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The war in Yemen is one of the most underreported armed conflicts raging on the planet today. That’s partly due to the fact that the United States, through its military, intelligence and diplomatic support to the Saudis, bears some responsibility for the humanitarian calamity. It’s a sad reality that we as patriotic Americans don’t like to think about, and yet the evidence is irrefutable.


The language in that first paragraph is exactly the sort of moralizing that a foreign policy realist like myself would normally shy away from. And generally, I would: human rights should be a concern in U.S. foreign policy, but they should by no means be the only concern or even a top-tier priority depending on the country that we’re working with. But the humanitarian carnage in Yemen has given even a realist like myself pause.

The numbers are almost unfathomable to contemplate: 18.8 million people, 80 percent of Yemen’s population according to the U.N., are in need of humanitarian assistance; 14 million have been labeled food insecure; 14.8 million lack basic health care (it’s difficult to rush your loved one to a hospital if they’re being bombed on a regular basis); 80 percent of Yemen’s children require aid from the international community. This catastrophe is being perpetuated foremost by a Saudi bombing campaign that has destroyed schools, bridges, warehouses, markets, weddings and homes. You name it, the Saudis have likely bombed it.

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For humanitarian reasons alone, Washington would have sound justification for pulling its support to Riyadh unless and until the Saudis start acting appropriately, which means refining their target sets, complying with the laws of proportionality, investigating allegations of civilian casualties from human rights groups and pressuring their Yemeni government partners to cooperate with U.N.-mediated political transition talks.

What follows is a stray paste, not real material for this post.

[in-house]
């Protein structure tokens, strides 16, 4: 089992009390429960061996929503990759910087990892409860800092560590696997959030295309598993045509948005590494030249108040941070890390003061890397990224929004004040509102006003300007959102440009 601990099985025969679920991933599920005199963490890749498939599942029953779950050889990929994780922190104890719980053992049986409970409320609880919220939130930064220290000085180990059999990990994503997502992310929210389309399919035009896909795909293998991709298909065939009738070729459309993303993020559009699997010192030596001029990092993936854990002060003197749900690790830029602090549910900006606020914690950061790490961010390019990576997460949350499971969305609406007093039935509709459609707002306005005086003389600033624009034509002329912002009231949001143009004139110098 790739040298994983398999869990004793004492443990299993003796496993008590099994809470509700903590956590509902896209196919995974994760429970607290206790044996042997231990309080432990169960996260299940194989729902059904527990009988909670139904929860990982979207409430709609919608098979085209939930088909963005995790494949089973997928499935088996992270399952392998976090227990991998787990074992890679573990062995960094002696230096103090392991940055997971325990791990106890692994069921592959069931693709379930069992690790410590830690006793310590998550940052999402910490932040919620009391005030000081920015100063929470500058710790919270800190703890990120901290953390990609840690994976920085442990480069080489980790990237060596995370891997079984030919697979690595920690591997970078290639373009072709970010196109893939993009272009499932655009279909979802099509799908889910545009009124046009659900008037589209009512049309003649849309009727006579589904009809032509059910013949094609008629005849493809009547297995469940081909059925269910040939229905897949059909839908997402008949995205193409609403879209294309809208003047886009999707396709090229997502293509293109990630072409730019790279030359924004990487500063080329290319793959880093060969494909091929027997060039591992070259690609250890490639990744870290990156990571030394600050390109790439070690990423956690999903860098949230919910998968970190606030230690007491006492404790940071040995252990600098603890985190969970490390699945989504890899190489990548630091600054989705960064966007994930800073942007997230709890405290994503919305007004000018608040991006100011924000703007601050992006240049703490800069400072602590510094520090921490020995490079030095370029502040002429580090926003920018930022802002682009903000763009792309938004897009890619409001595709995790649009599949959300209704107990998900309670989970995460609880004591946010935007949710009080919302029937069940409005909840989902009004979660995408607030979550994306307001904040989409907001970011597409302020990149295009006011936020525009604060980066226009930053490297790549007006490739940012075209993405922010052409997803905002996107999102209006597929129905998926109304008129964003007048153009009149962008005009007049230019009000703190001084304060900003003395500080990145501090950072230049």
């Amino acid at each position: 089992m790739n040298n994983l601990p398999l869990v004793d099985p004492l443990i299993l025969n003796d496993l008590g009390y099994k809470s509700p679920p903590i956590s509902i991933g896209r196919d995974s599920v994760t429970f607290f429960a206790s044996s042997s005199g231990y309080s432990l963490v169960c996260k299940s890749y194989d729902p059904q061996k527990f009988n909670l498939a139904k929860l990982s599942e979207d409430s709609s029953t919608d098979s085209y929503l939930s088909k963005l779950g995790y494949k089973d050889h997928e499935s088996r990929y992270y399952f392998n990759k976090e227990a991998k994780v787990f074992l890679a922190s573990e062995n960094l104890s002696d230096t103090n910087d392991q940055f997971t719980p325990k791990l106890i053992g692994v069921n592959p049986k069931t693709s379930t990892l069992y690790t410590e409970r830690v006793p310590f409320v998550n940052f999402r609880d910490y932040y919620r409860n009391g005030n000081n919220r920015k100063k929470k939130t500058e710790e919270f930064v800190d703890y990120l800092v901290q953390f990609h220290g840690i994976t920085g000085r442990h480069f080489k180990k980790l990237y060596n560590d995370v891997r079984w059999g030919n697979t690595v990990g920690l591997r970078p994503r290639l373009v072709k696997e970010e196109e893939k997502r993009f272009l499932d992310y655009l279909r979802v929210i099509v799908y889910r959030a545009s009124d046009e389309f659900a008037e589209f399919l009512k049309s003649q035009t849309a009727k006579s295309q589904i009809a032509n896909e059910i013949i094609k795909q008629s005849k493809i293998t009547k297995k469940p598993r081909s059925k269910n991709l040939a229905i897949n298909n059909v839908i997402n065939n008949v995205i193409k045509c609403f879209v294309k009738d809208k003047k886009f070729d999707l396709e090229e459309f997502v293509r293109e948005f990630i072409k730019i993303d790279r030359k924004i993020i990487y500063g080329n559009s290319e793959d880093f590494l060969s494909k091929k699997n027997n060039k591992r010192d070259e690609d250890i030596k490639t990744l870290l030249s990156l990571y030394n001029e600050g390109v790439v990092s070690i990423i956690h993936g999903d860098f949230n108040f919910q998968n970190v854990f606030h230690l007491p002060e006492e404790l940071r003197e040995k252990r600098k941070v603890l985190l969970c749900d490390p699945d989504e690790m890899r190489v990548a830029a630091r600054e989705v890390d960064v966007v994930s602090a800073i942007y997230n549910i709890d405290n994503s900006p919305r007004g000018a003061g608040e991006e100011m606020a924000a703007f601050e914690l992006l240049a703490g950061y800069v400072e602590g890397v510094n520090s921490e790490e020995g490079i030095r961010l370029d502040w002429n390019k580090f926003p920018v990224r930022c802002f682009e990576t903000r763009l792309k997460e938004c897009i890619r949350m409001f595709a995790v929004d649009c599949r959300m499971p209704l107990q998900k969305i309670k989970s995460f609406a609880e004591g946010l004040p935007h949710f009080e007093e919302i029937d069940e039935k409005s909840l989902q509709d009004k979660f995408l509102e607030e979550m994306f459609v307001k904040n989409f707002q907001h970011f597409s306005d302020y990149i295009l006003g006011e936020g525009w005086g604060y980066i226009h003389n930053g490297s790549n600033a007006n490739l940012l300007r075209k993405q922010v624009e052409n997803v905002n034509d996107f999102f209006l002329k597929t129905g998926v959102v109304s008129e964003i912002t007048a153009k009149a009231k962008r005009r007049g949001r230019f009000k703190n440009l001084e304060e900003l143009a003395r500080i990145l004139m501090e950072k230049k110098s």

But there are also geopolitical reasons for America to decrease its involvement in Yemen’s war. To put it bluntly, U.S. national security interests in Yemen are not identical to those of Saudi Arabia. Yes, Washington and Riyadh are strategic partners that both would like nothing more than to take Iran down a peg. And yes, the Houthi rebels the Saudis are ostensibly bombing are a repellent movement that has at least a tactical relationship with the Iranians and has also committed atrocities. But the Saudis are working toward an endgame in Yemen that doesn’t appear achievable: a return to the political order that was in place before the war started. The Saudis have an incentive to get Yemen right given that their two countries share a long border; the U.S. doesn’t have that same urgency, and it shouldn’t pretend that it does.

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Saudi Arabia, in other words, is throwing money and resources down a rathole, with Yemeni civilians paying the price. America can’t continue to enable them.

Speaking to reporters briefly on his way to Riyadh, Defense Secretary Jim Mattis said emphatically that Yemen’s civil war “has simply got to be brought to an end.” So let’s help end it by conditioning further support to the Saudis on their behavior. And if they don’t meet it, pull the cord.

James Mattis is right: Yemen’s civil war must end, and that means standing up to the Saudis AP Photo/Carolyn Kaster
Daniel DePetris About the author:
Daniel R. DePetris is an associate analyst at the Raddington Group, and a contributor to the National Interest.
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